“The whole thing prob’ly lasted… seemed like a hour, prob’ly more like a minute and a half… before another unit of our boys showed up and blasted them damn commies into oblivion.”
“Awright!” Bubba fist pumped, “Pkew! Pkew! Pkew!”
“The last thing I remember, right before that, was peekin’ out from my hiding place and seein’… and it all looked so weird…”
“Almost surreal-like, right?”
“…yeah, that. With the sun settin’ behind ’em and all, I saw the outlines…”
“Not the faces…”
“… couldn’t see their faces, just the black outlines. They was gettin’ drilled by our boys.”
“Picked ’em off one by one!”
“One by one.”
“Damn right, finally.”
“And then it was over, right?”
“And then it was over.”
Bubba sat down, both exhausted and rejuvenated, and sighed with contentment. “That story always gets me goin’,” he said, smiling broadly. “Thanks, Will, just what I needed. The perfect end to a perfect day. It’s great to be home.”
“Glad I was here.” Will held out his glass to toast, smiling equally broadly. “And it’s good to have you back home, where I always know where I can find you.”
Bubba reached out his glass. “To giving back.”
“To giving back.” Their glasses met, clanging loudly, two tiny, imperceptible cracks fissuring the rims of each glass.
“Young Buell goes back to pass, good protection… he’s got a man open!… He drills one… oh my God, he hit him right in the facemask! And he’s down… that’s the second time that’s happened this game, let’s see if he’s okay, he’s not moving… coach Minter out on the field…”
“Hey, take it easy, Bubba, he’s one of ours.”
“I’m sorry, coach, I’m sorry…”
Bubba rolled over and winced at the clock on the dresser–a quarter to two. Closer to asleep than awake, did he have to pee or not before returning to dreamland, as long as he was already in a semi-conscious state?
Staggering across the hall to the bathroom, he heard it again.
He had heard something! Up against the house. At a quarter to two, dammit! Someone trying to break in? Vandalizing the neighborhood?
Neighborhood watch time.
It was his duty.
Finishing his business, he stared at the wall in front of him. He suddenly felt a warm sensation burst in his chest, then radiate in all directions; it felt good. Then, with extreme urgency and boundless resolve, Bubba tip-toed into the living room, checking around every corner like a paranoid fugitive.
“Bastards!” he whispered with mounting intensity.
When he got to the living room, he made a quick pan of the area, then raced to the front closet, staying low to the floor. He pushed aside the “Gangsta Suit” and violin case, exposing his hunting rifle in the far back corner of the closet. There, from his haunches, in the dim light seeping through the three triangular windows in the front door, he double-checked to make sure it was loaded.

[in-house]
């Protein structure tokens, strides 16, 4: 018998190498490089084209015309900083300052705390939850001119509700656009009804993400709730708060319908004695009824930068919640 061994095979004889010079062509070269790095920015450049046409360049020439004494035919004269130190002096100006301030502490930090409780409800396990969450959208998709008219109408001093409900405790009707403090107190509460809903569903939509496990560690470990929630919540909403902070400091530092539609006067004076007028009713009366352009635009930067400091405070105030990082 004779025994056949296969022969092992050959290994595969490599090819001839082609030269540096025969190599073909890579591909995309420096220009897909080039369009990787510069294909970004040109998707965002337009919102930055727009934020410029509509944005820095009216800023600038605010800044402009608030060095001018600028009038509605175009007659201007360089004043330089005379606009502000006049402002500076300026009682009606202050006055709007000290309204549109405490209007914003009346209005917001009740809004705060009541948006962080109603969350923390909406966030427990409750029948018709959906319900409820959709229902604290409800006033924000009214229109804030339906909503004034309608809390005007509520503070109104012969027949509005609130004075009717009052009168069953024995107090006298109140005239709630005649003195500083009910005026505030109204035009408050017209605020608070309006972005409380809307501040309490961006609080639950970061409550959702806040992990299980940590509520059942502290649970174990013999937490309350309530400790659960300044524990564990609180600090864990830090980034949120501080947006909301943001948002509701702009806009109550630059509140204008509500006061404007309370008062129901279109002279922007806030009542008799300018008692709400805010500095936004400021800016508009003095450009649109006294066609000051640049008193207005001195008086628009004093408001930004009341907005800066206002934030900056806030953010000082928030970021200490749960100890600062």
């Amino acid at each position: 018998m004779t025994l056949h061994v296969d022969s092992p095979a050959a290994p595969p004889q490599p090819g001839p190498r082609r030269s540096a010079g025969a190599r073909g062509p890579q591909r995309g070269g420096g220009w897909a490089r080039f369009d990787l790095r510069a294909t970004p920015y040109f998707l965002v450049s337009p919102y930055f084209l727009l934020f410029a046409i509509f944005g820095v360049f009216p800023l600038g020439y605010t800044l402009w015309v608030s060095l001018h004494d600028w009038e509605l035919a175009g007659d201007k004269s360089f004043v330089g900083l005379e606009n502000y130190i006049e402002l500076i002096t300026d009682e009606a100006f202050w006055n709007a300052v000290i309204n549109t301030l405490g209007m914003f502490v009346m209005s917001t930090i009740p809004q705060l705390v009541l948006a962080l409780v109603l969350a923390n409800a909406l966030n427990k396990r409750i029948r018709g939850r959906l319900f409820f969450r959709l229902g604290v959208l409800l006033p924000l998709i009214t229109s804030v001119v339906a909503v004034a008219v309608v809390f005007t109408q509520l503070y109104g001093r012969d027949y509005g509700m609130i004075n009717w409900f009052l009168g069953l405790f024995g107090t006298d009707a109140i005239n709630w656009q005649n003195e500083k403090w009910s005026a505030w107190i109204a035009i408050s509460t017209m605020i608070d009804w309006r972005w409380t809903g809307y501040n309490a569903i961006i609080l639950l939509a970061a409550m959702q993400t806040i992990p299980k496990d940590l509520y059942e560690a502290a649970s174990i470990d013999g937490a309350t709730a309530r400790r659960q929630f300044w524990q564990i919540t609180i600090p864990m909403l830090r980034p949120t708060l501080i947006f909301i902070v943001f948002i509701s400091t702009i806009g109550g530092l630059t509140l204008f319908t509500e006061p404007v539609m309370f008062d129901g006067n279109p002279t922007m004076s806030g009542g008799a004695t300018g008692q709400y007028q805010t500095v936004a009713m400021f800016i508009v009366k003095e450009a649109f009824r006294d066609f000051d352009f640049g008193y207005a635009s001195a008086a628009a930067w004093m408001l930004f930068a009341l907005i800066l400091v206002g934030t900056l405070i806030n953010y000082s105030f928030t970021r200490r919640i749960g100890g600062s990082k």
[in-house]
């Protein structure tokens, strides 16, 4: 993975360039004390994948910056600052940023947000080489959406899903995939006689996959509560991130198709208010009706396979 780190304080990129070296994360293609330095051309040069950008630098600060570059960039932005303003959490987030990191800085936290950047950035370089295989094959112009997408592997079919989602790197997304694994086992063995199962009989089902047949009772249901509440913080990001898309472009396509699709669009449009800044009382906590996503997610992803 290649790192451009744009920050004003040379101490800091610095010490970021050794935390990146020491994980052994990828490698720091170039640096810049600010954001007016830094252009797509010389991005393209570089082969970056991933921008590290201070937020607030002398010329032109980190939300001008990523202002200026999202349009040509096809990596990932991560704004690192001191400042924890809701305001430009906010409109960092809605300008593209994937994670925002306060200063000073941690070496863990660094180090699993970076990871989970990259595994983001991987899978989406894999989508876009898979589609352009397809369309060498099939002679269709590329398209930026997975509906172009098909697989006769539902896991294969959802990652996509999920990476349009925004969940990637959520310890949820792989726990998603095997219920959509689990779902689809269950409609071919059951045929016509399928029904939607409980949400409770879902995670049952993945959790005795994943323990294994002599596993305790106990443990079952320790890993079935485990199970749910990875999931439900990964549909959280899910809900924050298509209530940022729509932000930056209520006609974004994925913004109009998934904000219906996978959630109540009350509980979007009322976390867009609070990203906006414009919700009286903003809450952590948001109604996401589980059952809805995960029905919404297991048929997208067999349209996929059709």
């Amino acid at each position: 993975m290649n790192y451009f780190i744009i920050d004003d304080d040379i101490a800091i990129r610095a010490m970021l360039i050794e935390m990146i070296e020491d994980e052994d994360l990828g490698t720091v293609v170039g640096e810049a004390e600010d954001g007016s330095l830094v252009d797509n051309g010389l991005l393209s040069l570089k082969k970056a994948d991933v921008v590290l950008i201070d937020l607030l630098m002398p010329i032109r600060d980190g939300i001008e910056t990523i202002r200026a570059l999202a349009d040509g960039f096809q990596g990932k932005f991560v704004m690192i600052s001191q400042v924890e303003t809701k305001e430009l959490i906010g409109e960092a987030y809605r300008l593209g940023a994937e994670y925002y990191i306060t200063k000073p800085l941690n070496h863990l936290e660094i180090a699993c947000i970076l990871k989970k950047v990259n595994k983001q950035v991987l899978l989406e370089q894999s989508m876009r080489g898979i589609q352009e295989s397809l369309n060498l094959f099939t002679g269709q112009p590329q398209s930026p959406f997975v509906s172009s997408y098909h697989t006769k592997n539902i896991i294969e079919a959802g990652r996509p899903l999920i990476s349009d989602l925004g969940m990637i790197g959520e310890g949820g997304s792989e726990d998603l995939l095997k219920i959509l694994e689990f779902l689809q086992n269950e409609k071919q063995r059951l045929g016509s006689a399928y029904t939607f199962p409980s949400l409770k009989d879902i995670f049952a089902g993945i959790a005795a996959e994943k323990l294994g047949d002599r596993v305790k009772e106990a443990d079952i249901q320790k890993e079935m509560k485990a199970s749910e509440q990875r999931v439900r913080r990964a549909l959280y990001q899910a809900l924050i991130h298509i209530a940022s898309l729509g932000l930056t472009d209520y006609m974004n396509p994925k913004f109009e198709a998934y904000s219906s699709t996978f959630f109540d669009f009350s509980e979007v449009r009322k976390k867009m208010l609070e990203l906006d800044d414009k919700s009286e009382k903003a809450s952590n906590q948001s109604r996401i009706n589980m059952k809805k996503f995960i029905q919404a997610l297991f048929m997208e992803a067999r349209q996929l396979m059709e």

He crept out of the closet on hands and knees and peeked through the bottom triangle.
Back lit by the overhead streetlights were two faceless enemy attackers, on the front lawn, down near the street, lobbing shells at Bubba’s house.
Bubba felt his temples pound, his blood boil. In one violent motion, he turned the doorknob and flung both the inner and outer doors wide open. Then, his weapon aimed and ready to fire, he stated loudly but with an eerie calmness,
“One bullet for your head, sir, and another bullet for your head, too, sir.”
And then it was over.
The Eden Prairie police were on the scene in less than five minutes. They found teens Louie LaFrenz and Trevor Minter quite dead, on their backs, sans their Caped Crusader costumes. Their bodies had been blown back into the street, now indecorously spotlit by the garish streetlights. There were two empty egg cartons laying between them.
Television camera crews arrived and were effectively cordoned off, many feet from the scene, from where their remotes originated. A small neighborhood crowd had awakened and was incident-gawking from their front yards, some parents sobbing quietly, everyone speaking in low, disquieted tones. The police wasted no time with their interrogations, some at the scene, others going door to door, waking people up to find out what they knew, if anything, about “Halloween XI: Teens Die,” as the incident had already been headlined by the local media.
The police started with Will Minter’s house–for condolences, if nothing else.
They knocked—there was no answer. The front door was unlocked.
Once inside, they found the old man slumped over the kitchen table, body drained of emotion, a single tear on the cheek below each eye, his right hand inches from the trigger of a .38.
The house in which Mr. Robert “Bubba” Buell lived as an adult was the next stop.